Shropshire Star comment: CCTV cutback could prove costly

By Shropshire Star | Bridgnorth | Opinions | Published:

To fight crime effectively you need to be vigilant – and that means keeping your eyes open.


But is the town of Bridgnorth about to take its eye off the ball?

The security cameras which currently monitor goings-on in the town seem to be much appreciated by local traders, based on some comments.

Yet now it seems there is a possibility that the jobs of the three staff who monitor the cameras could be at risk. And if nobody is watching the images, then their value as a real-time trigger mechanism to respond to crime has been destroyed.

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Live monitoring is far better than watching a recording a few hours later, when the crooks, if they are of that breed who prey on rural towns in the belief that they are a rural soft touch, may be many miles away and already disposing of their loot.

The first thing to acknowledge is that Bridgnorth has been a progressive and pro-active town in having the monitoring system. However, the signs have been there that things are moving backwards. One sign was the town council being forced to foot the bill to pay the people monitoring the cameras, after police decided not to fund them.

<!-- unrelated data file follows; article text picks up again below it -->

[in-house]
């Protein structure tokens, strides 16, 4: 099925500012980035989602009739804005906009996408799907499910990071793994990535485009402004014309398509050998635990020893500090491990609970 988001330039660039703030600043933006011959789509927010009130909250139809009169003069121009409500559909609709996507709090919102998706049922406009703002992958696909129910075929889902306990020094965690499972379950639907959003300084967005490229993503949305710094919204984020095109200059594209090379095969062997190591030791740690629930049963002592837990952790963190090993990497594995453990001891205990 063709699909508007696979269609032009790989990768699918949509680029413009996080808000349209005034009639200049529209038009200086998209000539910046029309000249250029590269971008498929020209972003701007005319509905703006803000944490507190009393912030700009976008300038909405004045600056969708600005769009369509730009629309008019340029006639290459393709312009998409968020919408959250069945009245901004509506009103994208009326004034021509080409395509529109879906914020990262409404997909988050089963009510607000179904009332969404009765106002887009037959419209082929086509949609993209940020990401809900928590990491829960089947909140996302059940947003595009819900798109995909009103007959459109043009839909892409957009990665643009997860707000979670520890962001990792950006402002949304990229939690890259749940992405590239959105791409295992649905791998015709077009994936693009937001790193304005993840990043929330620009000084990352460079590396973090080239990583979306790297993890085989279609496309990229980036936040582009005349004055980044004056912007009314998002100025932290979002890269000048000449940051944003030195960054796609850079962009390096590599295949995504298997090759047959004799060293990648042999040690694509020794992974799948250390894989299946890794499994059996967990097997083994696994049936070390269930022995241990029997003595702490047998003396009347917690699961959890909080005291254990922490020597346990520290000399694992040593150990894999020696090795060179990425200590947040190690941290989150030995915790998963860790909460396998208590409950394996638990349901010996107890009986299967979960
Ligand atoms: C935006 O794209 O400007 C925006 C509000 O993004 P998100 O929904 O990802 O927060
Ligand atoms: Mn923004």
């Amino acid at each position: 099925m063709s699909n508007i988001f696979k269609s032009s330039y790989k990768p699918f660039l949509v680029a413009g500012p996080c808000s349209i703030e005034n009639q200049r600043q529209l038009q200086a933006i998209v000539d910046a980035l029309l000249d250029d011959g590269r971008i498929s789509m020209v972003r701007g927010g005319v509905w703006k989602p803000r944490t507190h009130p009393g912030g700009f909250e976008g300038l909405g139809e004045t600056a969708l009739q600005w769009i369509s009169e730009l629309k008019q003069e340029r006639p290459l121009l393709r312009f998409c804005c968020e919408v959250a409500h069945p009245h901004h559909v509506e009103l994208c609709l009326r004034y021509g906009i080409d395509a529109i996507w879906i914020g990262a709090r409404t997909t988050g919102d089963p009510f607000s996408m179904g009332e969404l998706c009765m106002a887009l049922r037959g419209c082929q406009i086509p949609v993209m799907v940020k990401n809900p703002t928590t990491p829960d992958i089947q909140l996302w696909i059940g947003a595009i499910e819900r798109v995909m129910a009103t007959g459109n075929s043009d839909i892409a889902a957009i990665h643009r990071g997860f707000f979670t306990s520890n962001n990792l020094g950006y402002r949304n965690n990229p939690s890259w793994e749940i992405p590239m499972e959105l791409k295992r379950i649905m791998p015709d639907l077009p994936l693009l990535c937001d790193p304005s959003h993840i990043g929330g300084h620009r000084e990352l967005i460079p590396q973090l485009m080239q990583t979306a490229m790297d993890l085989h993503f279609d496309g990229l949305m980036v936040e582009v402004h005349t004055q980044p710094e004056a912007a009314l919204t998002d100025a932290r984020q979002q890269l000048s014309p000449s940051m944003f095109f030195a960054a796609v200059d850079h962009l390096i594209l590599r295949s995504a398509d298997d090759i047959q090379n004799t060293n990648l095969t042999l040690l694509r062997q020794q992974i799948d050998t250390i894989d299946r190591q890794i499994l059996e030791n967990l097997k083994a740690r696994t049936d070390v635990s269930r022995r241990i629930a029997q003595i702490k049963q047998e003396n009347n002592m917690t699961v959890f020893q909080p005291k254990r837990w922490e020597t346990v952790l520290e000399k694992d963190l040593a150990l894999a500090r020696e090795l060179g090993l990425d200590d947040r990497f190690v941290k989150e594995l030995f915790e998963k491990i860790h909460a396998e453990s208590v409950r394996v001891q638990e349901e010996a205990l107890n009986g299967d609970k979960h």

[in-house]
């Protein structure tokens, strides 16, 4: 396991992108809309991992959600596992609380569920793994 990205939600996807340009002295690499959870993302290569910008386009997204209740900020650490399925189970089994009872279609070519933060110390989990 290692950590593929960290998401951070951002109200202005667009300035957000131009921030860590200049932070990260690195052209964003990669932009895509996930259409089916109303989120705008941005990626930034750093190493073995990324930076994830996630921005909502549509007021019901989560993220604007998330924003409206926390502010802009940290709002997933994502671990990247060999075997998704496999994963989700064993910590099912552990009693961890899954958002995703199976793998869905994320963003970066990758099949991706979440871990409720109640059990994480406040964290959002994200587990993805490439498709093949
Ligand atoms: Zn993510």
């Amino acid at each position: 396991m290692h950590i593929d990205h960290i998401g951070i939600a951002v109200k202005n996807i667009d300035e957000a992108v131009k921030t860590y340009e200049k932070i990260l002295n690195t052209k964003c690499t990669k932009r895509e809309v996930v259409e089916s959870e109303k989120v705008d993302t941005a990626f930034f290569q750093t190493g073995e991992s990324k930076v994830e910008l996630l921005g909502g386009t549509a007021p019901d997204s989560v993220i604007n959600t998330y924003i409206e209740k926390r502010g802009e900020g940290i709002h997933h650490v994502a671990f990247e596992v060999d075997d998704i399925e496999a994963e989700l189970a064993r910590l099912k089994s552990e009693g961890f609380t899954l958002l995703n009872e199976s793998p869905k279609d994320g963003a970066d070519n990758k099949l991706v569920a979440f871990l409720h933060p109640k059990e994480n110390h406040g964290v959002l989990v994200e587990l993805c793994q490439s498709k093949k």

What signal does that send, when the police, our bespoke crimefighting force, does not see the value of such arrangements?


Operators are also said to have become frustrated after having their direct radio to police taken away. You can well imagine the frustration of watching a crime taking place and having no ready-made system which seamlessly allows them to alert police and keep them abreast of unfolding events in real time.

Of course, Bridgnorth might get away with it if it reduces the standard of its crime cover. Conceivably there will be no appreciable difference.

Crossing fingers and hoping there are no bad consequences is a policy of sorts. It is the sort of policy which can survive until something really serious happens in which, if somebody had been watching, the impact could have been lessened or even averted.

Chickens have a habit of coming home to roost.


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